December 20, 2021
Amid alleged TikTok school shooting threats, here's what we know about app's response
TikTok is once again capturing attention for an alleged viral trend involving U.S. schools.
Several school districts in the U.S. have issued warnings, beefed up security and canceled classes, with some citing threats made on the social media app TikTok.
"We are writing to inform you and not alarm you," school administrators in Oak Park and River Forest, Illinois, said in a message to parents. "We have been made aware of a nationwide viral TikTok trend about 'school shooting and bomb threats for every school in the U.S. even elementary' on Friday, December 17."
Some schools in states including California, Minnesota and Texas have closed for the day, while others have increased police presence.
In a statement on Twitter, TikTok said "we handle even rumored threats with utmost seriousness, which is why we're working with law enforcement to look into warnings about potential violence at schools even though we have not found evidence of such threats originating or spreading via TikTok."
What is TikTok's role in this, and how do they handle threats on their platform? Here's what you should know.
What is TikTok's response to alleged threats?
In a statement to U.S. TODAY, TikTok spokesperson Jamie Favazza said TikTok is continuing to "aggressively search" for any related content on its platform.
"We are deeply concerned that the proliferation of local media reports on an alleged trend that has not been found on the platform could end up inspiring real world harm," she said.
In a tweet published Friday, TikTok said they are "working to remove alarmist warnings that violate our misinformation policy" after local authorities, the FBI and the Department of Homeland Security confirmed there's no credible threat.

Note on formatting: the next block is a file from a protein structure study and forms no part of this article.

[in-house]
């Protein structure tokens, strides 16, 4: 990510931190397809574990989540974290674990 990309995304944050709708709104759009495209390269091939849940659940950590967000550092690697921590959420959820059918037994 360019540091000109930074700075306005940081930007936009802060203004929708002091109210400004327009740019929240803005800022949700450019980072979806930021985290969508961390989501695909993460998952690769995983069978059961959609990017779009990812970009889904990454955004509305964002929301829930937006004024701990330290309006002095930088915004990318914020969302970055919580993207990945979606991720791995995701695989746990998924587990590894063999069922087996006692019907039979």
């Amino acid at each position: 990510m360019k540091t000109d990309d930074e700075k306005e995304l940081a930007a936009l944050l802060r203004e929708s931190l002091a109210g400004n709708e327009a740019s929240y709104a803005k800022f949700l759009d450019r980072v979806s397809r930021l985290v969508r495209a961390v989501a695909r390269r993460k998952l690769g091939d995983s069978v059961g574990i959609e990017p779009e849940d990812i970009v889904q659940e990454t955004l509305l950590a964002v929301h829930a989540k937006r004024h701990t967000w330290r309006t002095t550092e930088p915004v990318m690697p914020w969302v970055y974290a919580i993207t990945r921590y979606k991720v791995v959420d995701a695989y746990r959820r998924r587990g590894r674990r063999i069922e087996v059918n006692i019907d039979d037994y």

"If we did find promotion of violence on our platform, we'd remove and report it to law enforcement," said the company.
How does TikTok moderate content?
The app has a safety team based in the U.S. Any content uploaded to TikTok passes through technology to inspect for possible policy violations then is reviewed by a member of the app's safety team, according to a July post from Eric Han, head of U.S. safety at TikTok.
TikTok has since rolled out new tools to automatically remove any uploaded content that might violate its guidelines.
"Creators will be able to appeal their video's removal directly in our app or report potential violations to us for review, as they can today," Han wrote in July.
TikTok also has policies in place to assist law enforcement in the event of an emergency.
"If as part of an emergency request we receive information that is sufficient in our assessment to establish a good faith belief that there is an emergency involving imminent harm or the risk of death or serious physical injury to a person, we may provide user data necessary to prevent that harm, as permitted by applicable law," reads an excerpt of TikTok's law enforcement guidlines.
TikTok and recent online challenges
This isn't the first time TikTok has been associated with a viral trend involving schools. In October, students at some schools faced charges over a "slap a teacher" challenge that had reportedly started on TikTok.
The app released a statement in October saying while the challenge did not trend on TikTok, it would remove any related content. Following the statement, an article from fact-checking site Snopes reported there was little evidence the challenge existed on TikTok.
In September, there was also the "devious licks" trend, which involved stealing or vandalizing school property. TikTok said it would remove any content related to "devious licks" including hashtags, and redirect any hashtags to their community guidelines.
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